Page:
New research indicates incentives for clinician assessments of hospital-discharged skilled nursing facility patients should be strengthened.
At skilled nursing facilities, hospital-discharged patients who are not visited by a clinician are nearly twice as likely to be readmitted to a hospital as patients who receive visits, recent research shows.
About 20% of hospitalized Medicare patients are discharged to a skilled nursing facility (SNF). Readmissions have become a crucial metric for hospitals, with quality and financial dimensions. For example, Medicare has been penalizing hospitals financially for readmissions linked to several conditions such as pneumonia since 2012.
The recent study, published in Health Affairs and LDI Research Brief, found clinician visits to hospital-discharged patients at SNFs were strongly associated with readmission and mortality rates:
- SNF patients who received at least one clinician visit had a 14.3% hospital readmission rate. SNF patients who received no clinician visits had a 27.9% readmission rate.
- SNF patients who received at least one clinician visit had a 7.2% mortality rate. SNF patients who received no clinician visits had a 14.2% mortality rate.
The researchers examined data from more than 2 million Medicare fee-for-service SNF stays.
"Patients transitioning from hospitals to SNFs are often medically complex and at high risk of poor outcomes, with one in four of these patients deceased or re-hospitalized within thirty days. Results from this study suggest that missing and delayed care from physicians and advanced practitioners occurs during this vulnerable time," the study authors wrote.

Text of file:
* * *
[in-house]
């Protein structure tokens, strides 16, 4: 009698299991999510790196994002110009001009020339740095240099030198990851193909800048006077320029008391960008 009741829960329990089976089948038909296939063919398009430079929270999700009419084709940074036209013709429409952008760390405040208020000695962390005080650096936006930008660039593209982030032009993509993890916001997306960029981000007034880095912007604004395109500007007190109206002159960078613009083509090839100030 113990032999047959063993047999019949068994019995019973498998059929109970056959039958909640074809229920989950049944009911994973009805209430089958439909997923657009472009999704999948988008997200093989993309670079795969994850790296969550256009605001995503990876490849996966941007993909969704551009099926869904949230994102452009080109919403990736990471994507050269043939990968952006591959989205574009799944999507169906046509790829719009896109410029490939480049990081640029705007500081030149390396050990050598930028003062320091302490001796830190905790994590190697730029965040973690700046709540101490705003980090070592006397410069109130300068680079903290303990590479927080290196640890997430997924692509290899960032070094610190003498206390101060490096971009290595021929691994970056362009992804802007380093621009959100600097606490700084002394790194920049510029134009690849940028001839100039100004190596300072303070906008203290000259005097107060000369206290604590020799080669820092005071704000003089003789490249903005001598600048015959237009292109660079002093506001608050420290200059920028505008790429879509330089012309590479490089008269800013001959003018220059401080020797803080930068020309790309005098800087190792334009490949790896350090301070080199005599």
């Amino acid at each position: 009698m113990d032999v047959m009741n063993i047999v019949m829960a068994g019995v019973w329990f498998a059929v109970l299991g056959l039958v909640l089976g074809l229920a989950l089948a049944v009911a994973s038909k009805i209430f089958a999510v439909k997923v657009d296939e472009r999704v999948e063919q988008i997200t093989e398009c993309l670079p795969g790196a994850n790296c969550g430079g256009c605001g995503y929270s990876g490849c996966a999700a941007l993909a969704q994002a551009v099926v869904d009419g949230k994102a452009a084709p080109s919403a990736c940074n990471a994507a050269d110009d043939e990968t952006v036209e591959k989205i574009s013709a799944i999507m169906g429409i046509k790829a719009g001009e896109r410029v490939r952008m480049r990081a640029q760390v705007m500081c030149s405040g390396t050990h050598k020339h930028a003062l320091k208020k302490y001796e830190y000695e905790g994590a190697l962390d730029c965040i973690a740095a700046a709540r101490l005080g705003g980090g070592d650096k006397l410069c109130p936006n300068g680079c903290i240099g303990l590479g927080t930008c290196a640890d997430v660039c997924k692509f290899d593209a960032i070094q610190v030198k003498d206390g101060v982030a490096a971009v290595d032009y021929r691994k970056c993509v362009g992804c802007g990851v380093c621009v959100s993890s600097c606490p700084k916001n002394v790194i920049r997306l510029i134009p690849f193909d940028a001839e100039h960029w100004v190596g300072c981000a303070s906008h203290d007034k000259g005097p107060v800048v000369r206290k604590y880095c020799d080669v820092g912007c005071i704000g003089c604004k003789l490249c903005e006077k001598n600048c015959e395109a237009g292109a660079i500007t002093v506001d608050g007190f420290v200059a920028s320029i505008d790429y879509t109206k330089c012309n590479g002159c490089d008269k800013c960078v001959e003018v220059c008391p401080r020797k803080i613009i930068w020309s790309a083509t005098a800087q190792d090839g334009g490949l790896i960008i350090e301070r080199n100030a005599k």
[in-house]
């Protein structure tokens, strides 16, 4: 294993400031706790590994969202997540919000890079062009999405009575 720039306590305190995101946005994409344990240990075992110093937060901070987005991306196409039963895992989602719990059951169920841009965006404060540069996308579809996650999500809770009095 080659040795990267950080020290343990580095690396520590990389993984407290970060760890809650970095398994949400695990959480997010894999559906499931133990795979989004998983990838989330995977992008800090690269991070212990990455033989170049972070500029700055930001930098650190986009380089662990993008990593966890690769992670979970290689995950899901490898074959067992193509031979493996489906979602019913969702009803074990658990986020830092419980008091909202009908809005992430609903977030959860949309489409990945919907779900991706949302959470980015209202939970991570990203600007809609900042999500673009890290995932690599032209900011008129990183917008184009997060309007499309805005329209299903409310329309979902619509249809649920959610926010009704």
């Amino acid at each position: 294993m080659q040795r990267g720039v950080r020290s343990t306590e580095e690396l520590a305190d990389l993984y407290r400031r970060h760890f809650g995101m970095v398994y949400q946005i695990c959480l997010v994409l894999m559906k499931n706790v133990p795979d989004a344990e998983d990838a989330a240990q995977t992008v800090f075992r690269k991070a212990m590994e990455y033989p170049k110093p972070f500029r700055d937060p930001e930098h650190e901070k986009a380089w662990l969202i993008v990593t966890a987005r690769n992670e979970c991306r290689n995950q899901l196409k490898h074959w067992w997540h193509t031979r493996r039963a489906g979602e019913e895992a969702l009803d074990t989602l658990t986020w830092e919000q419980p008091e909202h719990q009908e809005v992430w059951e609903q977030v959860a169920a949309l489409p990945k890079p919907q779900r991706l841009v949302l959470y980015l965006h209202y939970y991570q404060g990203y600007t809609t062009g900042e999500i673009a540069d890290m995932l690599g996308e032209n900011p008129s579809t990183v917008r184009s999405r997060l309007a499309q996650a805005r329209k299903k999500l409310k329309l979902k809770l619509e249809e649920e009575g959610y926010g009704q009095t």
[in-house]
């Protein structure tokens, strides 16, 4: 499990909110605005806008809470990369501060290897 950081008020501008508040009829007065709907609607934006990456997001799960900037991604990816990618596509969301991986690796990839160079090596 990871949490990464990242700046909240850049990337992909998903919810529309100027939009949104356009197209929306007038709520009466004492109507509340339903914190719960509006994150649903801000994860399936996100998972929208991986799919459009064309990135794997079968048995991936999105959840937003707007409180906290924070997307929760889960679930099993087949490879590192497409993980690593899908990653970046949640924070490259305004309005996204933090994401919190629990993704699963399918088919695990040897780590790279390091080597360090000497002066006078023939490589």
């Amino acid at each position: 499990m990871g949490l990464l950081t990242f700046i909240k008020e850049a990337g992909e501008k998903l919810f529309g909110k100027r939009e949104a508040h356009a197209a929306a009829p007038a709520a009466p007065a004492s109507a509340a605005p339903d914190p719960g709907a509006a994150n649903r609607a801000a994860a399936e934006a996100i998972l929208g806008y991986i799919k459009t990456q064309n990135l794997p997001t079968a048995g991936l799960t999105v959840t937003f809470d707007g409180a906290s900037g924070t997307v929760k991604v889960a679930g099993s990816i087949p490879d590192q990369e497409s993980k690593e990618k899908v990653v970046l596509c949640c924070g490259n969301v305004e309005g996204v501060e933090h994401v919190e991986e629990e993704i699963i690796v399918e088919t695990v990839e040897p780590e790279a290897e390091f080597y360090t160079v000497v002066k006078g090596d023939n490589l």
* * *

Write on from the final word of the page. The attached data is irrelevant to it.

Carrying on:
Improving care at SNFs
Better incentives are needed to promote clinician assessments of hospital-discharged SNF patients, the researchers wrote. "Current regulatory and payment policies do not incentivize timely physician assessment of patients discharged from hospitals to SNFs. Medicare requires only that a physician complete an initial assessment within 30 days of SNF admission."
The lead author of the study, Kira Ryskina, MD, MS, told HealthLeaders that some new payment models are promoting enhanced SNF care. "Payment reform such as bundled payments that penalize hospitals for their patients' postacute care outcomes aim to encourage hospitals to invest more resources in SNFs."
Medical assessments of patients at SNFs generally feature three elements, she said.
"Typically, an effective assessment has an admission history including a review of medical records from the preceding hospitalization and medication reconciliation, physical examination, and delineation of plan of care," said Ryskina, an assistant professor of medicine at the University of Pennsylvania's Perelman School of Medicine.
Christopher Cheney is the senior clinical care editor at HealthLeaders.
About 20% of hospitalized Medicare patients are discharged to a skilled nursing facility.
Hospitalized patients discharged to SNFs are vulnerable in the first 30 days after leaving a hospital.
Clinician assessments of hospital-discharged SNF patients generally include a hospital-admission history, physical examination, and care plan delineation.